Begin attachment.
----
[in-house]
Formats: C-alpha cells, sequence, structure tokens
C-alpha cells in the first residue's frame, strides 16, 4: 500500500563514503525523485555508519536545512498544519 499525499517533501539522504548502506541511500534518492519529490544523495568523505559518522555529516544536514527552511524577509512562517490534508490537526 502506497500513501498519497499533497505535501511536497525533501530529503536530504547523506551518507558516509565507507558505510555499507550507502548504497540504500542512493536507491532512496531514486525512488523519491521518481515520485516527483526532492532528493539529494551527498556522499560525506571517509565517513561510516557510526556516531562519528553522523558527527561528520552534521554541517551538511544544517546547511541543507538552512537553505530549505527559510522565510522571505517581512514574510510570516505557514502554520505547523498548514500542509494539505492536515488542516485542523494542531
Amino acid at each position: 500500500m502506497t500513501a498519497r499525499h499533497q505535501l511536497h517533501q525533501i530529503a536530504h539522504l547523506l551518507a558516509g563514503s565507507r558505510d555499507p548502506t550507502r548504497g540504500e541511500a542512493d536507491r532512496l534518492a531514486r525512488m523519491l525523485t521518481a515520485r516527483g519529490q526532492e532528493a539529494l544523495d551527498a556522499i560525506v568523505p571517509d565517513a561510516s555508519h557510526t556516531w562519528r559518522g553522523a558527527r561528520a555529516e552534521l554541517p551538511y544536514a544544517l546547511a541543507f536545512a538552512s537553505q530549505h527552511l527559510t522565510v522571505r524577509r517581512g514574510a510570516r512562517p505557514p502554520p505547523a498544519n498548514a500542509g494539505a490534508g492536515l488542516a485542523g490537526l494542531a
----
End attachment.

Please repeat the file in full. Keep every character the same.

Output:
[in-house]
Formats: C-alpha cells, sequence, structure tokens
C-alpha cells in the first residue's frame, strides 16, 4: 500500500563514503525523485555508519536545512498544519 499525499517533501539522504548502506541511500534518492519529490544523495568523505559518522555529516544536514527552511524577509512562517490534508490537526 502506497500513501498519497499533497505535501511536497525533501530529503536530504547523506551518507558516509565507507558505510555499507550507502548504497540504500542512493536507491532512496531514486525512488523519491521518481515520485516527483526532492532528493539529494551527498556522499560525506571517509565517513561510516557510526556516531562519528553522523558527527561528520552534521554541517551538511544544517546547511541543507538552512537553505530549505527559510522565510522571505517581512514574510510570516505557514502554520505547523498548514500542509494539505492536515488542516485542523494542531
Amino acid at each position: 500500500m502506497t500513501a498519497r499525499h499533497q505535501l511536497h517533501q525533501i530529503a536530504h539522504l547523506l551518507a558516509g563514503s565507507r558505510d555499507p548502506t550507502r548504497g540504500e541511500a542512493d536507491r532512496l534518492a531514486r525512488m523519491l525523485t521518481a515520485r516527483g519529490q526532492e532528493a539529494l544523495d551527498a556522499i560525506v568523505p571517509d565517513a561510516s555508519h557510526t556516531w562519528r559518522g553522523a558527527r561528520a555529516e552534521l554541517p551538511y544536514a544544517l546547511a541543507f536545512a538552512s537553505q530549505h527552511l527559510t522565510v522571505r524577509r517581512g514574510a510570516r512562517p505557514p502554520p505547523a498544519n498548514a500542509g494539505a490534508g492536515l488542516a485542523g490537526l494542531a